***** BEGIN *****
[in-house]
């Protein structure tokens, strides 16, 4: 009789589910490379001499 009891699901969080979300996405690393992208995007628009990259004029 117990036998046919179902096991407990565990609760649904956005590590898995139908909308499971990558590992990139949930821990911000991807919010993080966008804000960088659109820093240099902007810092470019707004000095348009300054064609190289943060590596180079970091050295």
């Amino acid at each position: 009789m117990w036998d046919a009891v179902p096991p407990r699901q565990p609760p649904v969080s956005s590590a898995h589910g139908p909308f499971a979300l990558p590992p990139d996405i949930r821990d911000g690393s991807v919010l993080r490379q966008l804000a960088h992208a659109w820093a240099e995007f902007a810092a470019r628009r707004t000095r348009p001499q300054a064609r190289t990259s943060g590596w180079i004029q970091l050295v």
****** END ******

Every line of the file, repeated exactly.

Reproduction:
[in-house]
């Protein structure tokens, strides 16, 4: 009789589910490379001499 009891699901969080979300996405690393992208995007628009990259004029 117990036998046919179902096991407990565990609760649904956005590590898995139908909308499971990558590992990139949930821990911000991807919010993080966008804000960088659109820093240099902007810092470019707004000095348009300054064609190289943060590596180079970091050295």
């Amino acid at each position: 009789m117990w036998d046919a009891v179902p096991p407990r699901q565990p609760p649904v969080s956005s590590a898995h589910g139908p909308f499971a979300l990558p590992p990139d996405i949930r821990d911000g690393s991807v919010l993080r490379q966008l804000a960088h992208a659109w820093a240099e995007f902007a810092a470019r628009r707004t000095r348009p001499q300054a064609r190289t990259s943060g590596w180079i004029q970091l050295v």